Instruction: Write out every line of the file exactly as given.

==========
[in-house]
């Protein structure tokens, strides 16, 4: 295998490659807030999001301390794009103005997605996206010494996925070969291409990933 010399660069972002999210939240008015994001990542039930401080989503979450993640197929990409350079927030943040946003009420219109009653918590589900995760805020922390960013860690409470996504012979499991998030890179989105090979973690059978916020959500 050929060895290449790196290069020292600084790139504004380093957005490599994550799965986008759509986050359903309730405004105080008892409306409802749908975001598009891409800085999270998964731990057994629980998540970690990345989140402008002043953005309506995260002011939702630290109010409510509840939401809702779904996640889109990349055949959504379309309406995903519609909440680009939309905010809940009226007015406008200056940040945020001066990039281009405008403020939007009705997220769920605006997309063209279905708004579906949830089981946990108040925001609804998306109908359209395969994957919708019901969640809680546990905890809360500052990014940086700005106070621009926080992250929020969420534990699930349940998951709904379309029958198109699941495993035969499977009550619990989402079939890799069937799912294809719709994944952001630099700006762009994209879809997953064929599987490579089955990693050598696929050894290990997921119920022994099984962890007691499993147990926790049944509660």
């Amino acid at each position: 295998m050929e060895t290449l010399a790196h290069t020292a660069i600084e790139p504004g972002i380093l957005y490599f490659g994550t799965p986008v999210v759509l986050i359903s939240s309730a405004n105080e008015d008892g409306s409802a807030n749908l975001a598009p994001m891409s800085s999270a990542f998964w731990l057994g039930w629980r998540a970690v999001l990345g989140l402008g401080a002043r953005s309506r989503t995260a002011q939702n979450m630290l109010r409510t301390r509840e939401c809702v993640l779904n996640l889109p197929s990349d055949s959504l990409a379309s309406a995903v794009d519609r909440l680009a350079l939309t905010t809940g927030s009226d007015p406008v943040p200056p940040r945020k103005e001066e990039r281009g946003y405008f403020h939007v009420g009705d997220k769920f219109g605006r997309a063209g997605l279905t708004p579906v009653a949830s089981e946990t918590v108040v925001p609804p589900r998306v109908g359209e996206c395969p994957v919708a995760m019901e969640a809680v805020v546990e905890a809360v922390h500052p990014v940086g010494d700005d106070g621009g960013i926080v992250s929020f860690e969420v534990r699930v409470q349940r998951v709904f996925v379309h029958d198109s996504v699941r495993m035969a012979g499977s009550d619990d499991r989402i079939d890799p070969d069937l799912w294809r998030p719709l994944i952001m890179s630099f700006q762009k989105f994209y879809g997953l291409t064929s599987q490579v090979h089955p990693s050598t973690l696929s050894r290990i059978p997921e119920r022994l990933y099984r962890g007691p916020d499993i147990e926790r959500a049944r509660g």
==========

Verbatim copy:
[in-house]
């Protein structure tokens, strides 16, 4: 295998490659807030999001301390794009103005997605996206010494996925070969291409990933 010399660069972002999210939240008015994001990542039930401080989503979450993640197929990409350079927030943040946003009420219109009653918590589900995760805020922390960013860690409470996504012979499991998030890179989105090979973690059978916020959500 050929060895290449790196290069020292600084790139504004380093957005490599994550799965986008759509986050359903309730405004105080008892409306409802749908975001598009891409800085999270998964731990057994629980998540970690990345989140402008002043953005309506995260002011939702630290109010409510509840939401809702779904996640889109990349055949959504379309309406995903519609909440680009939309905010809940009226007015406008200056940040945020001066990039281009405008403020939007009705997220769920605006997309063209279905708004579906949830089981946990108040925001609804998306109908359209395969994957919708019901969640809680546990905890809360500052990014940086700005106070621009926080992250929020969420534990699930349940998951709904379309029958198109699941495993035969499977009550619990989402079939890799069937799912294809719709994944952001630099700006762009994209879809997953064929599987490579089955990693050598696929050894290990997921119920022994099984962890007691499993147990926790049944509660």
């Amino acid at each position: 295998m050929e060895t290449l010399a790196h290069t020292a660069i600084e790139p504004g972002i380093l957005y490599f490659g994550t799965p986008v999210v759509l986050i359903s939240s309730a405004n105080e008015d008892g409306s409802a807030n749908l975001a598009p994001m891409s800085s999270a990542f998964w731990l057994g039930w629980r998540a970690v999001l990345g989140l402008g401080a002043r953005s309506r989503t995260a002011q939702n979450m630290l109010r409510t301390r509840e939401c809702v993640l779904n996640l889109p197929s990349d055949s959504l990409a379309s309406a995903v794009d519609r909440l680009a350079l939309t905010t809940g927030s009226d007015p406008v943040p200056p940040r945020k103005e001066e990039r281009g946003y405008f403020h939007v009420g009705d997220k769920f219109g605006r997309a063209g997605l279905t708004p579906v009653a949830s089981e946990t918590v108040v925001p609804p589900r998306v109908g359209e996206c395969p994957v919708a995760m019901e969640a809680v805020v546990e905890a809360v922390h500052p990014v940086g010494d700005d106070g621009g960013i926080v992250s929020f860690e969420v534990r699930v409470q349940r998951v709904f996925v379309h029958d198109s996504v699941r495993m035969a012979g499977s009550d619990d499991r989402i079939d890799p070969d069937l799912w294809r998030p719709l994944i952001m890179s630099f700006q762009k989105f994209y879809g997953l291409t064929s599987q490579v090979h089955p990693s050598t973690l696929s050894r290990i059978p997921e119920r022994l990933y099984r962890g007691p916020d499993i147990e926790r959500a049944r509660g």